The Natural Bridge National Monument
Carved from the remains of the Permian white canyon coastal sand dunes, the Natural Bridge National Monument is composed of the ancient sandstone of the Cedar Mesa Formation. Located in southeast Utah, this monument park preserves some of nature’s most majestic, naturally occurring stone bridges.
Remote and relatively unknown, these staggering natural monuments stretch their glorious spans across ancient Anasazi cliff dwellings, sacred pictographs, and the pristine white sandstone of Utah’s deserted southeastern landscape. Unlike the exposed rock arches that cling their last remnants on the edges of cliffs and ridges, these sacred bridges hide deep within the canyon’s forgotten valley. Their unusual formation takes years to fully emerge, making them much rarer than the famous arches that populate nearby Arches National Park.
Like all of nature’s vast wonders, there is a scientific explanation for these naturally occurring canyon gateways: Water erosion, caused by periods of flash floods in canyon beds, incites the stream to undercut the walls of rock that separate the “goosenecks” of the streams. Eventually, the erosion causes the rock wall within the meander to be undercut, and the meander is cut off. Free to drift in uncharted territory, the water creates a new stream bed that is able to flow underneath the bridge. In time, as erosion and gravity expand the opening, the bridge will collapse under its own weight. Evidence suggests at least two collapsed natural bridges within the Monument boarders.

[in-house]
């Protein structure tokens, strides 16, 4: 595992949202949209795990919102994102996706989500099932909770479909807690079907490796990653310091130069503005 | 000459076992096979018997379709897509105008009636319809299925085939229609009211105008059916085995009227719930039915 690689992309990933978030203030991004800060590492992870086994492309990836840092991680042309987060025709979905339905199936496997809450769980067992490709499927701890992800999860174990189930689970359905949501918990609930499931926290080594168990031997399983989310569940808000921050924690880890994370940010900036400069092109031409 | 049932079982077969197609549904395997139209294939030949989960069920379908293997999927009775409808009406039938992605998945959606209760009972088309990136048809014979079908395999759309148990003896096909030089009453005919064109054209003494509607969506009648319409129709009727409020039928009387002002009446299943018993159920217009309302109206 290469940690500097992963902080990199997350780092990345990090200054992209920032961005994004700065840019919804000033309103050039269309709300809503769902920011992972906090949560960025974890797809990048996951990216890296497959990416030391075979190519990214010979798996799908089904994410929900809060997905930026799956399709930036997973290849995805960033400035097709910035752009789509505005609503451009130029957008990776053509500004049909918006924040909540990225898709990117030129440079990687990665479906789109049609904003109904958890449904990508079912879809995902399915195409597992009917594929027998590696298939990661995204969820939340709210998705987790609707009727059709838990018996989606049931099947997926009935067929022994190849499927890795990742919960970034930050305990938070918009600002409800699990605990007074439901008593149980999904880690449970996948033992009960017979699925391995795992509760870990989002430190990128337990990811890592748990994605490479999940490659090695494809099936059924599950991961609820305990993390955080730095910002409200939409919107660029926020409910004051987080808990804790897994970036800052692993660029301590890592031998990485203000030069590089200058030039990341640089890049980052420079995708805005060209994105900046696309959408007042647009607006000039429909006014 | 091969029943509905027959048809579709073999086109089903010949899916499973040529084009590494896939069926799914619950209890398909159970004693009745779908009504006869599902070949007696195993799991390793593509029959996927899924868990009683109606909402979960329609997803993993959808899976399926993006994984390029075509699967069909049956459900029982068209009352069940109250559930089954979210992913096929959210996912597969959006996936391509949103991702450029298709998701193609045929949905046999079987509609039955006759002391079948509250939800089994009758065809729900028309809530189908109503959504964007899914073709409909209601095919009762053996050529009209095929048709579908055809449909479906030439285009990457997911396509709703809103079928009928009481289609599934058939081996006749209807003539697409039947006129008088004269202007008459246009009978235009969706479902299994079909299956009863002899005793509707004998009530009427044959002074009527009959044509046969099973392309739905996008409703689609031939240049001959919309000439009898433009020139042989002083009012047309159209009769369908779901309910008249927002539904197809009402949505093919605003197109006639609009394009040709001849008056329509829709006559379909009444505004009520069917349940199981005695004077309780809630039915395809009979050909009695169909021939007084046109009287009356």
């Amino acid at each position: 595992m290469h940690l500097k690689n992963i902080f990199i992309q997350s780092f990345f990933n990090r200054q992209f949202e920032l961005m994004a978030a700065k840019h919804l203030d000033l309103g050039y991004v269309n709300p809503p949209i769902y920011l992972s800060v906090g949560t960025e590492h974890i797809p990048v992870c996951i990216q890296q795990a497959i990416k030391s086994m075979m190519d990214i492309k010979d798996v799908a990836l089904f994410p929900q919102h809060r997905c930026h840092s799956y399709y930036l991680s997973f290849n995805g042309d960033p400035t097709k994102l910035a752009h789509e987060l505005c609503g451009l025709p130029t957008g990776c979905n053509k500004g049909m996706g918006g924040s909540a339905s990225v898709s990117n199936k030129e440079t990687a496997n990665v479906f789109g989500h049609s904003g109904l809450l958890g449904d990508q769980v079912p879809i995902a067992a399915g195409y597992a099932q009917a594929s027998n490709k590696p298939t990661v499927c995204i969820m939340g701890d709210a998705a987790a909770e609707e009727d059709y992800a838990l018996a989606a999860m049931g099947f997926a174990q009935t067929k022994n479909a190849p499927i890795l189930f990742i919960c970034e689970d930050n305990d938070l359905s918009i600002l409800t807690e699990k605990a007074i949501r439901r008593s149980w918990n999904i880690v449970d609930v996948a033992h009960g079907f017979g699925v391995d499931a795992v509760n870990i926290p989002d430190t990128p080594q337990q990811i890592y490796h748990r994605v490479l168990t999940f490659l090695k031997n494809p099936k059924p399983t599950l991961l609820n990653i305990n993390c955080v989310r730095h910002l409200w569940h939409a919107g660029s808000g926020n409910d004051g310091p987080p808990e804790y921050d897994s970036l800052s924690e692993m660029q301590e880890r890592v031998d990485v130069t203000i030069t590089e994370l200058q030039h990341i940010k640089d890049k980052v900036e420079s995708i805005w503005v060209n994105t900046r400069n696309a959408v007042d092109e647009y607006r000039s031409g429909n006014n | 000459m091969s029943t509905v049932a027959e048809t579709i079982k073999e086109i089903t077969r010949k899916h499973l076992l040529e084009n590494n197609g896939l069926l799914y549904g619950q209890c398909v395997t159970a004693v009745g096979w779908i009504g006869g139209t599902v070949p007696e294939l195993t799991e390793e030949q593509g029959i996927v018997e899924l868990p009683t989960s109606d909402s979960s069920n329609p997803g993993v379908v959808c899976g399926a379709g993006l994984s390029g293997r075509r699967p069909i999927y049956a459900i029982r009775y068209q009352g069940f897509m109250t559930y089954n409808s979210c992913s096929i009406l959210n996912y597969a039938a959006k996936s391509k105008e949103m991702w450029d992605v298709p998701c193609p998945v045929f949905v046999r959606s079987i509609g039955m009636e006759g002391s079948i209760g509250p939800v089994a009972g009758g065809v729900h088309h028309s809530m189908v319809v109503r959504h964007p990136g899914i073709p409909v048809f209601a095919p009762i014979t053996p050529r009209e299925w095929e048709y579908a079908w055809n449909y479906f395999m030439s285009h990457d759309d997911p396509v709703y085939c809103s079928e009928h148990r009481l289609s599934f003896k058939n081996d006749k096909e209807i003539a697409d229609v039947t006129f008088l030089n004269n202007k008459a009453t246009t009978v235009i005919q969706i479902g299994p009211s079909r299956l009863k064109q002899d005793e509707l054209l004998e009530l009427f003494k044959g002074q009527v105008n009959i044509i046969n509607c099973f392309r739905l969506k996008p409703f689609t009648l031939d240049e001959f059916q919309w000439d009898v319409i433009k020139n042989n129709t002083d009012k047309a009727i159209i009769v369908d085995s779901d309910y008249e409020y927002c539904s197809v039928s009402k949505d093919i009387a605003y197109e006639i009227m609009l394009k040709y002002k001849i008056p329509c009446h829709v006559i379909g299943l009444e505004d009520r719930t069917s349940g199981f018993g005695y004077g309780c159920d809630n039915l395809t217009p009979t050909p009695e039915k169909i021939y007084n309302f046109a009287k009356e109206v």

Although the Natural Bridges area wasn’t used for living until the Archaic period dating from 7000 B.C to A.D. 500, the area was repeatedly occupied and abandoned during prehistoric times. The only evidence of human existence in the forgotten canyons is stone tools and rock art, suggesting an early hunter-gather group briefly populating the wilderness. Ancestors of modern Puebloan people moved onto the mesa tops in AD 700. Around A.D. 1100, evidence suggests migrants from across the San Juan River occupied small family houses near the watered soils. Mesa Verde farmers migrated into the area in the 1200s, and by the 1300s, the ancestral Puebloans had migrated south. Navajos and Paiutes later scattered about the canyons, and oral tradition account Navajo ancestors also lived among the early Puebloans.
Three famous dates mark the Natural Bridges modern history: 1883, 1904, and 1908.
Cass Hite, a prospector in 1883, accidently stumbled upon the awe-inspiring stone bridges while searching for gold near White Canyon from his base camp along the Colorado River. In 1904, the bridges made headlines in National Geographic Magazine, introducing the world to this historic landmark for the first time in modern American history, and in 1908 President Theodore Roosevelt established Natural Bridges National Monument as Utah’s first National Park Service area.
The three main sandstone spans at Natural Bridge national Monument bear the Hopi names Sipapu, Kachina, and Owachomo. These impressive connections stretch across White Canyon and a tributary of Armstrong Canyon. The park hosts a scenic, 9 mile paved loop road for vehicle tours, which supports views of each bridge, but most travelers prefer to hike to these natural treasures for a more up close and personal experience.
An 8.7-mile loop trail paves the way for hikers to journey to each main bridge. The area boasts many short, well-traveled trails that follow the path of the nearby canyon streams. Most desert enthusiasts recommend beginning the trail at the Owachomo Bridge parking area, giving hikers the opportunity to wander across the pinyon pine and juniper covered mesa, before descending into White Canyon to Sipapu Bridge.
For detailed information on the monument’s hiking trails, visit the following link: